To evaluate variation in fusion, arthroplasty, and tenosynovectomy rates among rheumatoid arthritis (RA) patients across states; to evaluate associations between surgery rates and the density of hand surgeons; and to evaluate differences in treatment by sex of the patient.
Data were obtained from the 1996 and 1997 Healthcare Cost and Utilization Project database. The procedure codes for fusion, arthroplasty, and tenosynovectomy were matched to patients with the diagnostic code of RA, which provided the total number of procedures performed in each state. The smoothed estimates of the RA population for each state were derived from age/sex strata in the 1995 US census using age/sex-adjusted RA prevalence data from the Third National Health and Nutrition Examination Survey. The number of hand surgeons was from the 1996 American Society for Surgery of the Hand.
Procedure rates across states varied from 9-fold to 12-fold for all 3 procedures. The rates of the reconstructive procedures—fusion and arthroplasty—were highly correlated in each state, but these 2 procedures were only moderately correlated with tenosynovectomy. Surgeon density and procedure rates were minimally correlated. Procedure rates differed by patient sex, with significantly more arthroplasty and fusion procedures performed in women. More tenosynovectomy procedures were performed in men, and they were also performed at a younger age in men.
Significant large area variations are present in the surgical management of the rheumatoid hand, but the correlations between reconstructive and early intervention procedures are modest. These rate differences are not explained by the number of hand surgeons, disease prevalence, or demographic composition of the states. However, men are more likely to receive more aggressive early surgical interventions, and women are more likely to receive end-stage reconstructive surgery.
Rheumatoid arthritis (RA) is a debilitating and progressive disease, affecting an estimated 2.1 million Americans (1). Although RA is a systemic disease extending beyond the musculoskeletal system, more than 70% of RA patients have some form of hand disability (2). The disease often progresses to crippling hand deformities despite aggressive medical treatment, and few patients ever achieve disease control (3).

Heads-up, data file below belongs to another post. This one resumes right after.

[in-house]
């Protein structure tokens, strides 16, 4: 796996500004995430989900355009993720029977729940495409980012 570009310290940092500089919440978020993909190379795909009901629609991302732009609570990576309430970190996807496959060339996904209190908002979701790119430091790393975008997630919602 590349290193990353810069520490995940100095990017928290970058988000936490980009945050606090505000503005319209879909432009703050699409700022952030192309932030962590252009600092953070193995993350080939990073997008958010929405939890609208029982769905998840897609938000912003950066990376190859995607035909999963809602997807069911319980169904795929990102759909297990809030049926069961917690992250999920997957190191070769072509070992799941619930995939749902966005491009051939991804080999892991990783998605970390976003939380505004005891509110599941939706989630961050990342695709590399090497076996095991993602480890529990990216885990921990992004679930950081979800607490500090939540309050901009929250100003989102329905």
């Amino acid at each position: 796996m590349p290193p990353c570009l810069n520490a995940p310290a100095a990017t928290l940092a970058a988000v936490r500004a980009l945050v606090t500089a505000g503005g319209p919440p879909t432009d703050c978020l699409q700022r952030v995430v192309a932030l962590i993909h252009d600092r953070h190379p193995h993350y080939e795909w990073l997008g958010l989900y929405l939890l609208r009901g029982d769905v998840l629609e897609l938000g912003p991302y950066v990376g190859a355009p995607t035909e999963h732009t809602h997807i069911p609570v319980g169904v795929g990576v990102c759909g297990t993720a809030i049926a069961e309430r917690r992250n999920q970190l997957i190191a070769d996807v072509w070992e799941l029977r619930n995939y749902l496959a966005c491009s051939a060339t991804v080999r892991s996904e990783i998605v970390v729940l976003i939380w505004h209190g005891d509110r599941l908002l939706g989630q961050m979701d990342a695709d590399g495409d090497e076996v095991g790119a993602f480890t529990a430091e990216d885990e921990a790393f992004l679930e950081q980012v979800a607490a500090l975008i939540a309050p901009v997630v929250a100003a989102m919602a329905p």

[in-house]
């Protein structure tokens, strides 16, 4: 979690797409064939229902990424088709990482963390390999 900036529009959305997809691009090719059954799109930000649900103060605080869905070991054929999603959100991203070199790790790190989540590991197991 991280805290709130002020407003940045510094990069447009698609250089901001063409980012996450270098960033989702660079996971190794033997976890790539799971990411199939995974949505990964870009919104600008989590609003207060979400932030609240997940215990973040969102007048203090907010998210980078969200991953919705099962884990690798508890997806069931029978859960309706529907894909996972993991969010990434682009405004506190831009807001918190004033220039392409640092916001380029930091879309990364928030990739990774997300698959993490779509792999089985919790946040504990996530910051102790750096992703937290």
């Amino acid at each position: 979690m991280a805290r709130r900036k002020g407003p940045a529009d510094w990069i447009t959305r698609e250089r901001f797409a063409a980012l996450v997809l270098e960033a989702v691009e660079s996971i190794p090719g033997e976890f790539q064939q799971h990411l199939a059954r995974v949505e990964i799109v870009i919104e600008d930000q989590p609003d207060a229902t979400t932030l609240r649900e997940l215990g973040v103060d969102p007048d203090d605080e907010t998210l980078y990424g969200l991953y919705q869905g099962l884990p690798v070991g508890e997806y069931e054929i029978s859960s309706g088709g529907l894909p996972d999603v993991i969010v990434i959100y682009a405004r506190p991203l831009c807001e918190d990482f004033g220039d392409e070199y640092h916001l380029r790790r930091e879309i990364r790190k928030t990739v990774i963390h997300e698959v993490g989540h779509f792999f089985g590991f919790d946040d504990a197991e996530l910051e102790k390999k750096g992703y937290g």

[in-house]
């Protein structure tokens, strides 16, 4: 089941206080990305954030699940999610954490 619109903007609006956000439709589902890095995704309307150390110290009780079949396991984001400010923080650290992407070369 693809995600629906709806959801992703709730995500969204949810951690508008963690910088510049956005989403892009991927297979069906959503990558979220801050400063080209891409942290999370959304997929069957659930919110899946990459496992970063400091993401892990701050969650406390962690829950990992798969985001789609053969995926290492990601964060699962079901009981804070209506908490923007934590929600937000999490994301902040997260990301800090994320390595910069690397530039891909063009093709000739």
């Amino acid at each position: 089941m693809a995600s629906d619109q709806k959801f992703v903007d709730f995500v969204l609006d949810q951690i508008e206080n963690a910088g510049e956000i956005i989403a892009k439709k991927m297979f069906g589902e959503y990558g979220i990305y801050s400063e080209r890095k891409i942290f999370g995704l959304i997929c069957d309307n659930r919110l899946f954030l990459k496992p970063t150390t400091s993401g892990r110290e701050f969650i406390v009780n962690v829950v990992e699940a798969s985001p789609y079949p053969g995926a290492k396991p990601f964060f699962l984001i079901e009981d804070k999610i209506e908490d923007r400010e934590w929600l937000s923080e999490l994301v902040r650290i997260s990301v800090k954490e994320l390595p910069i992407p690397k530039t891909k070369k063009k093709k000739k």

The role of surgery in the rheumatoid hand has been controversial, with rheumatologists and surgeons debating the efficacy of surgical treatments. This controversy may result in uncertainty in patient management, which can lead to large variation in surgical practice across the country (4). Furthermore, given the uncertainty of treatment efficacy cited in the medical literature, the rheumatoid population may be particularly vulnerable to treatment biases, with influences ranging from patient sex to the density of health care providers (5–11).
The purpose of our research was to use a large, population-based sample to evaluate surgical practice patterns of the rheumatoid hand in the US. Specifically, we evaluated 3 surgical procedure rates across the country, looking for evidence of geographic variation in practice patterns. We also evaluated aggressiveness of care between men and women, comparing the rates of end-stage reconstructive procedures, arthroplasty and arthrodesis, with the rates of prophylactic tenosynovectomy. In addition, the procedure rates were compared with the density of surgeons, assessing the possibility of physician-induced demand.
MATERIALS AND METHODS